Keelty Report misses the mark
The Interim-Inspector General (IIG) Mick
Keelty’s report on watering sharing fell short of what the former Water
Minister David Littleproud commissioned. ‘The Inquiry into the Management of
Murray–Darling Basin Water Resources’ now appears to be little more than a
political agreement to quash issues raised by our irrigation industries and
Basin communities. The RGA finds a large gap between the Terms of Reference and
what was delivered.While the inquiry saw that ‘stakeholders had
wide-ranging and often significant concerns’, the RGA doesn’t believe that the
report provided legitimate or adequate responses to those concerns. It has
missed an important opportunity to take an in-depth look at current water
sharing arrangements and allocation policies in the Murray-Darling Basin.
The RGA Policy
Team compared the Terms of Reference (ToR) with the actual report. The
following is a brief summary.
Terms of Reference(ToR)
- The impact of changing distributions of inflows to the
southern Basin on state shares under the Murray–Darling Basin Agreement; and
- Any consequential impacts on state water shares resulting from the reserves
required under the Murray–Darling Basin Agreement. This includes how these
interact with state water allocation policies.
final report inadequately represents what it was commissioned to achieve.
It appears to be little more than a political peace keeping report, rather than
the fearless evaluation delivering outcomes as promised to irrigation
industries and Basin communities. The report basically recommends all that’s
needed is better communication, so Basin communities and industries can
understand and accept the status quo. This assumes the status quo is
acceptable. It is not. Any reform on the scale of the Basin Plan inevitably has
unintended, perverse and unforeseen outcomes The Keelty inquiry was supposed to
take an in-depth look at these consistent with its terms of reference, but
instead only mentioned a few in passing.
- The report acknowledges that
the reduced inflows into Menindee may be due to a range of natural and
policy decisions, including record low inflows in northern NSW, lower
rainfall, higher temperatures, catchment modification (including farm
dams), increasing development, floodplain harvesting, changes in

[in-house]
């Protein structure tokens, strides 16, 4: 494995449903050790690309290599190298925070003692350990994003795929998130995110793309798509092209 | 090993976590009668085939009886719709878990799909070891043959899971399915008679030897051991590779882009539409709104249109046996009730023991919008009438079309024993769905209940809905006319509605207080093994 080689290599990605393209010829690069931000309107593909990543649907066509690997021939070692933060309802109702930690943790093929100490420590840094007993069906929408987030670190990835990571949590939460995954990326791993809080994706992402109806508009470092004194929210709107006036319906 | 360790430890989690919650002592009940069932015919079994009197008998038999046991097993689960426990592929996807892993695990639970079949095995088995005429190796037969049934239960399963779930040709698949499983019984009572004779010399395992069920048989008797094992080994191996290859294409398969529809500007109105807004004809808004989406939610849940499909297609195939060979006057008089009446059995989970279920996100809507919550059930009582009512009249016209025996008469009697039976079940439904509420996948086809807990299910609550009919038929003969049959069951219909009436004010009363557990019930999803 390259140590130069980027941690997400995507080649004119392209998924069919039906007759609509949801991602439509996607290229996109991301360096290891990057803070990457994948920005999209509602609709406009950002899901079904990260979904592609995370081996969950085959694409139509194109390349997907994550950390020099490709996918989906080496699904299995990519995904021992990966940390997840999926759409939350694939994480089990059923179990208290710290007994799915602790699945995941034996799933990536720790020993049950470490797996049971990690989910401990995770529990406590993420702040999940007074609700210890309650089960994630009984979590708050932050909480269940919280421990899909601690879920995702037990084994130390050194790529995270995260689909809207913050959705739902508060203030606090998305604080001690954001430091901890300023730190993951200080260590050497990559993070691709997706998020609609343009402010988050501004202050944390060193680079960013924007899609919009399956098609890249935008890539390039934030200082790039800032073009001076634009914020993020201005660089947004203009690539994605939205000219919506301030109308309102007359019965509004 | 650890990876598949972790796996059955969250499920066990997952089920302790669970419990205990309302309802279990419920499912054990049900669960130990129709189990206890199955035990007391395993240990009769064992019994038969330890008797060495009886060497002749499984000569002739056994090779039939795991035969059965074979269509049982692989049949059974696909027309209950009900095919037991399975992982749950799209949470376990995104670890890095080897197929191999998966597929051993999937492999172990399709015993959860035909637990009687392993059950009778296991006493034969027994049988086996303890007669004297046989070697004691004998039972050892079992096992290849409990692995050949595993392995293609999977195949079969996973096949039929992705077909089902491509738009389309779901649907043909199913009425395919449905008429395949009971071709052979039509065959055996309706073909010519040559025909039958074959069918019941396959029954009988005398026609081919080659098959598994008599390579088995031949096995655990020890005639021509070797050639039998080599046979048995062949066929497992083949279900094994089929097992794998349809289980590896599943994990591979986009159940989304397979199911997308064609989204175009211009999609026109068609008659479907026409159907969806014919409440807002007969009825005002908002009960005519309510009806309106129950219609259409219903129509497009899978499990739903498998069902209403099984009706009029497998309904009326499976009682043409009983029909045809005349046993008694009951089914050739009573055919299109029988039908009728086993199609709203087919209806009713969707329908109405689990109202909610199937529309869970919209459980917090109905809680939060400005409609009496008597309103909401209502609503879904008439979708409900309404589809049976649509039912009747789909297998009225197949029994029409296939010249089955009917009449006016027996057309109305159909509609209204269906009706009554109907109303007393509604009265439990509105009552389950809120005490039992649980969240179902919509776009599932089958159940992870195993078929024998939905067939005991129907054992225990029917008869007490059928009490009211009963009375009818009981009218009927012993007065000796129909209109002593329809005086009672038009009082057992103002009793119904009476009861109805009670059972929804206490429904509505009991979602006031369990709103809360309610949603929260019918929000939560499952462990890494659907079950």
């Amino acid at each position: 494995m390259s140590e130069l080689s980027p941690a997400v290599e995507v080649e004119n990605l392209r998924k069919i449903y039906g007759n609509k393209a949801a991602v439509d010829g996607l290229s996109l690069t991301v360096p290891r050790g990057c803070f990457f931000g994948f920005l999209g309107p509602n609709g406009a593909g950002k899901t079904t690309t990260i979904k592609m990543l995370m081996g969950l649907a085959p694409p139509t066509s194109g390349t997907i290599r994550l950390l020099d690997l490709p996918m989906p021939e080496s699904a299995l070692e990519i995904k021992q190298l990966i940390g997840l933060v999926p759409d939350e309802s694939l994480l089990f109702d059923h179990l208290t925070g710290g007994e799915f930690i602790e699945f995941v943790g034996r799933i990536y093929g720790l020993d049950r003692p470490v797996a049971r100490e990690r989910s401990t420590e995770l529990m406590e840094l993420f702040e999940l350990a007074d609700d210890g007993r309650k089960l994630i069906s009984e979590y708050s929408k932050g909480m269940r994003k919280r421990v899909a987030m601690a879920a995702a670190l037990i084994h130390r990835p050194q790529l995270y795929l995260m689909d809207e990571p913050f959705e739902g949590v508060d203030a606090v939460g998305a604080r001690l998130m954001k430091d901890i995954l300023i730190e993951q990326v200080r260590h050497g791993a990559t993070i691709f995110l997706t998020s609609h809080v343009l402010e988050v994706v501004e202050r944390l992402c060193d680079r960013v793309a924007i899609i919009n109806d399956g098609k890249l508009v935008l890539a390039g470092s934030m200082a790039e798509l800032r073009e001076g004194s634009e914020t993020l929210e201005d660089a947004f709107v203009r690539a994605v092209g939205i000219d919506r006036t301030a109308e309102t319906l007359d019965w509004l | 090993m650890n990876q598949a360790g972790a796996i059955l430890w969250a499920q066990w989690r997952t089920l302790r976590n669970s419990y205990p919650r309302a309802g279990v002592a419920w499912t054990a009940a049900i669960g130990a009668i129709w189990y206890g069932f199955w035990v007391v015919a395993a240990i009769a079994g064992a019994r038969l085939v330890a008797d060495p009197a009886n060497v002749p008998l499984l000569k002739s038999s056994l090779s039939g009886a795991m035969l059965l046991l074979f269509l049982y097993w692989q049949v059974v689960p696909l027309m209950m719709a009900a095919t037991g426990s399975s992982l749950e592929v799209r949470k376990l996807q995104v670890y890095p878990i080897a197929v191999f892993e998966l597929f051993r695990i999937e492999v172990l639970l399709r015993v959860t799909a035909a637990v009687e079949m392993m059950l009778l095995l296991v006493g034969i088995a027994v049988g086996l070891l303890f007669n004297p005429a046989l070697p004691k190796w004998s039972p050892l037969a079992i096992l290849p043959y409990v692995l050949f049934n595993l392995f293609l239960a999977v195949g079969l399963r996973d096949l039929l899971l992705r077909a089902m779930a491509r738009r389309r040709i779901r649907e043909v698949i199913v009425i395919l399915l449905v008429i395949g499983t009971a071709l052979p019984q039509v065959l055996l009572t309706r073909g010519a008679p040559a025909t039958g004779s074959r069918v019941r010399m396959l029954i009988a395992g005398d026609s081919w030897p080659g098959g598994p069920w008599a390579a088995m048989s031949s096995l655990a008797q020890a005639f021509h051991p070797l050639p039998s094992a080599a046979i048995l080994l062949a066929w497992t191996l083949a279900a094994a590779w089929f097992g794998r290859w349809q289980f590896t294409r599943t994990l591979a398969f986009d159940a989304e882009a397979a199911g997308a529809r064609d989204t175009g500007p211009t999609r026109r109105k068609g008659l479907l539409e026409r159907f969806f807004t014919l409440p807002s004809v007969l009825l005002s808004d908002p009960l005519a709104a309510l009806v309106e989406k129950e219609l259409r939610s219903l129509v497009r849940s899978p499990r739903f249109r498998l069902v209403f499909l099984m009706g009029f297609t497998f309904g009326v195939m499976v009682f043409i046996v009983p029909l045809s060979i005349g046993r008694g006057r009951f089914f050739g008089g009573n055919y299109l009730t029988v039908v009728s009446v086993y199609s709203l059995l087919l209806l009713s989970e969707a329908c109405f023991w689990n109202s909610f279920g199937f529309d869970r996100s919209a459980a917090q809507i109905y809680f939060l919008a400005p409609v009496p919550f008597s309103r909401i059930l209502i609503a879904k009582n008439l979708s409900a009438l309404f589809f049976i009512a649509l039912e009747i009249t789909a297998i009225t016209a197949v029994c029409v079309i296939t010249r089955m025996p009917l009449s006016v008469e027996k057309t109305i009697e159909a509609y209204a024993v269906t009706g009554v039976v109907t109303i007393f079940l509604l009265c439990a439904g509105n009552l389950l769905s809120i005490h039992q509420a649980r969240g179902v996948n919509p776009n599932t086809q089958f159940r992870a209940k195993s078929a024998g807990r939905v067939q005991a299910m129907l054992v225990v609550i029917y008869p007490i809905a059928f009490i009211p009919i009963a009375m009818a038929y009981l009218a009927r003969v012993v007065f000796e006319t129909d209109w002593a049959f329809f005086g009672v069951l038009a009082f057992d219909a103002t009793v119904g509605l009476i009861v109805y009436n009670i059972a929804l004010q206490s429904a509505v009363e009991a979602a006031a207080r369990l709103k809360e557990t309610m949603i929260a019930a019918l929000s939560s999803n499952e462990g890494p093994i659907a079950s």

extraction rules in water-sharing plans, and non-compliance. The report
says the relative influence of each of these factors is highly complex and
has not been established.
RGA has advocated for and supports Recommendation 1: The MDBA should undertake
further analysis of the causes of reduced inflows from the northern Basin and
the extent to which this is affecting State water shares.
Issues requiring investigation but only mentioned in
- Acknowledgement that the
water sharing arrangements decided in 1970 under the Murray Darling Basin
Agreement may no longer be relevant under a warming climate of the past 20
- Acknowledgement of the
legitimate concerns amongst stakeholders about whether too much water is
being lost in the operation of the River Murray system.
The report describes the arrangements to hold operators accountable,
but these are not transparent, and internal review reports (even
‘independent’ audit reports) are not publicly available. Importantly,
Keelty says further work to investigate the impact of pressures such as
expanding horticultural development downstream must be delivered quickly
to give greater confidence for the future.
- The report says the MDBA
provided information on water sharing arrangements. This information
had not been independently audited or validated. Further, information
on allocations of available water to the States is not readily or publicly
available. To date we have been asked to trust the States and MDBA have
got this right through internal review and self-auditing processes.
- The report says "There
is a sense that improved measurement would lead to improvements in water
availability … Measuring volumes of water at a Basin or valley scale,
relies on computer models that use climatic data and data taken from river
gauges (MDBA 2020, pers. comm. 11 February) … Different standards for
measurement and accounting are applied at different scales of water use or
management according to the accuracy of measurement that is technically
possible.’ The scope for compounding margins of error across the different
measurement standards and systems is a material issue for calculating
losses and therefore water availability. The report instead accepts the
status quo, as if it cannot be improved.